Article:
14 June 2012

Understanding a Food Blessing

Within the tradition that I follow and teach, part of specific rituals include the sharing of food and drink with those who have joined us in a circle.  Prior to this sharing, the food and drink is blessed, and portion of which is set aside for libation.

The word "libation" has been described as being "... a ritual pouring of a liquid as an offering to a god or spirit or in memory of those who have died."  Or even "an act or instance of drinking often ceremoniously."

As interesting as these dictionary explanations may be, within my tradition the essence of making a libation is the sacred act of giving back to the earth a portion of what we have received with the knowledge that when we partake in this seemingly simple yet sacred act, we are reaffirming our position within the sacred Wheel of Life.

Veronica Cummer advises that when we bless or consecrate food, not only are we giving thanks for it but we should also be showing respect for the idea it reciprocity that it symbolised.  We give in order that more may be given, so that we may receive without expectation.  Acknowledging and being thankful for food, as with any gift, helps keep the flow of energy going, helps the Wheel to keep on turning.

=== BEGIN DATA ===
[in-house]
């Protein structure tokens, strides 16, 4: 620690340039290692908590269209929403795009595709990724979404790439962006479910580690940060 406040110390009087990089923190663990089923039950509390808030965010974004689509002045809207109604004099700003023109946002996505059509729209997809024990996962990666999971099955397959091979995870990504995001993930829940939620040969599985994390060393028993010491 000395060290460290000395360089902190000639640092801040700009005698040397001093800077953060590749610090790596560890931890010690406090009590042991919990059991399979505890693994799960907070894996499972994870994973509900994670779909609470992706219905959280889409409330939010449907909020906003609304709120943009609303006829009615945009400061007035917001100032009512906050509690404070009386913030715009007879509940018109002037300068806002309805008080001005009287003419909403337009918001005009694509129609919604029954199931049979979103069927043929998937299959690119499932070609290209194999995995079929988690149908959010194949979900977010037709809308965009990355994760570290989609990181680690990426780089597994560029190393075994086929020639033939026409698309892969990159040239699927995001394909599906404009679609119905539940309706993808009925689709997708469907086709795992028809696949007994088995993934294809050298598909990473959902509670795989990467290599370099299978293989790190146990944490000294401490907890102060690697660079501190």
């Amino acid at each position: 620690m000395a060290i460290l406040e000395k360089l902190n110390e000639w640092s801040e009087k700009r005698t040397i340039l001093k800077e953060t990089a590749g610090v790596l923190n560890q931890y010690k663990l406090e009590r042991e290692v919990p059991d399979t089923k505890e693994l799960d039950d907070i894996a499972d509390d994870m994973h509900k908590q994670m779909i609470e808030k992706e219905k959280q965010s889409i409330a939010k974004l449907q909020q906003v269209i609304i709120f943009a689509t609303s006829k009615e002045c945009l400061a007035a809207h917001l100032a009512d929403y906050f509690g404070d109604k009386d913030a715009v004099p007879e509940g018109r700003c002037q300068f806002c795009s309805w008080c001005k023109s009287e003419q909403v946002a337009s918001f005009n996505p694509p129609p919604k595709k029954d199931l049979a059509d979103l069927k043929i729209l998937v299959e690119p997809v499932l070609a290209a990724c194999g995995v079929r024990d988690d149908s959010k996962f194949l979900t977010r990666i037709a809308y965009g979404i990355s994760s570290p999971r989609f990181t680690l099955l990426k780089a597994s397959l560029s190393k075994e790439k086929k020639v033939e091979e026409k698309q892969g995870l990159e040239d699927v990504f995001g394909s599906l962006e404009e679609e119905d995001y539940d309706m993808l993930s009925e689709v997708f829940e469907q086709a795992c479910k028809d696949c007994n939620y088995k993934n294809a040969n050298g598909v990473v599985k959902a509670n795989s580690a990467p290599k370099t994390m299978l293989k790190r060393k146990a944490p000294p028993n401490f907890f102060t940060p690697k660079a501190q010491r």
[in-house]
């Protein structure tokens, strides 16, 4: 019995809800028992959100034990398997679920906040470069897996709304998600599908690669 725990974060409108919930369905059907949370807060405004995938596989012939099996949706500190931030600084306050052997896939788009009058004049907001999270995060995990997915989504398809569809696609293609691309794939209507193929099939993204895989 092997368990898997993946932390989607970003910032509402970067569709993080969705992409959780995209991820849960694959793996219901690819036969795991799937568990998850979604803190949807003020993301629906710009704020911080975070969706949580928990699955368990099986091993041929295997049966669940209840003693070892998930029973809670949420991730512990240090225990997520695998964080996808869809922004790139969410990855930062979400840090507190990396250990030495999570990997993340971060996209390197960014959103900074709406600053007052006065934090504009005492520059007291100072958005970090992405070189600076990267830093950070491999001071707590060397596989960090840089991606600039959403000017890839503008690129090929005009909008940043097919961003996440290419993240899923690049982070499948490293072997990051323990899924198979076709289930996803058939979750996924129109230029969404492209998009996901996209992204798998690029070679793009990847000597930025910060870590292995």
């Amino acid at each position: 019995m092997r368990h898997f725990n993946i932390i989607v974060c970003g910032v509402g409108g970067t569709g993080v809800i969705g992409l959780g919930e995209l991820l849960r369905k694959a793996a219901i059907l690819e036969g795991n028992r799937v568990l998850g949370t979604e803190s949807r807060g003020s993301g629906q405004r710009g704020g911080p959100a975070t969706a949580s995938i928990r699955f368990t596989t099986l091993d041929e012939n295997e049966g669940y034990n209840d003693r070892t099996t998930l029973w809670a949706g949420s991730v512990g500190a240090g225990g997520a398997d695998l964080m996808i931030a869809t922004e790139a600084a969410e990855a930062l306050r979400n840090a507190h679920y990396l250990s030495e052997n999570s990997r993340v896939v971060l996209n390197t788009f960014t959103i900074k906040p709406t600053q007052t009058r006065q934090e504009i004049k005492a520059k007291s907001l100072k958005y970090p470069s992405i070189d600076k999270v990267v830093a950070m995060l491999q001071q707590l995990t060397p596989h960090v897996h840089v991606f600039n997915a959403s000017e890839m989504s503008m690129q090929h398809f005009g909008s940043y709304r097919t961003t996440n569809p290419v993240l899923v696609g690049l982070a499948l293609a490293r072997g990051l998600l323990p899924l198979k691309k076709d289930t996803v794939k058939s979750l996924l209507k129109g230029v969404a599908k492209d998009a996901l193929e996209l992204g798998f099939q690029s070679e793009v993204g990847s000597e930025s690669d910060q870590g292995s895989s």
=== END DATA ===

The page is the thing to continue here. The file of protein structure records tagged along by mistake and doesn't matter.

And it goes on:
Numerous spiritual traditions include food blessings.  Within Buddhism, for example, food should be received with gratitude and reverence, and the offering of food is believed to be one of the oldest Buddhist rituals.

Within Christian and Jewish teachings, the worshiper is taught to pause for a moment prior to eating and recite a few words as, with these words, this simple blessing, the most prosaic of acts has been transformed into something holy.

A simple food blessing is:
"Made with love
Blessed with love
Eaten with love
We are one with the Earth
And give thanks."

A Buddhist food blessing is:
"This food is the gift of the whole universe,
Each morsel is a sacrifice of life,
May I be worthy to receive it.
May the energy in this food,
Give me the strength,
To transform my unwholesome qualities into wholesome ones.
I am grateful for this food,
May I realise the Path of Awakening,
For the sake of all beings.
Namo Amida Buddha."

An example of a meal blessing is:
"This meal is the work of many hands,
and I offer you a share.
Holy ones, accept my gift,
and upon my hearth, leave your blessings."

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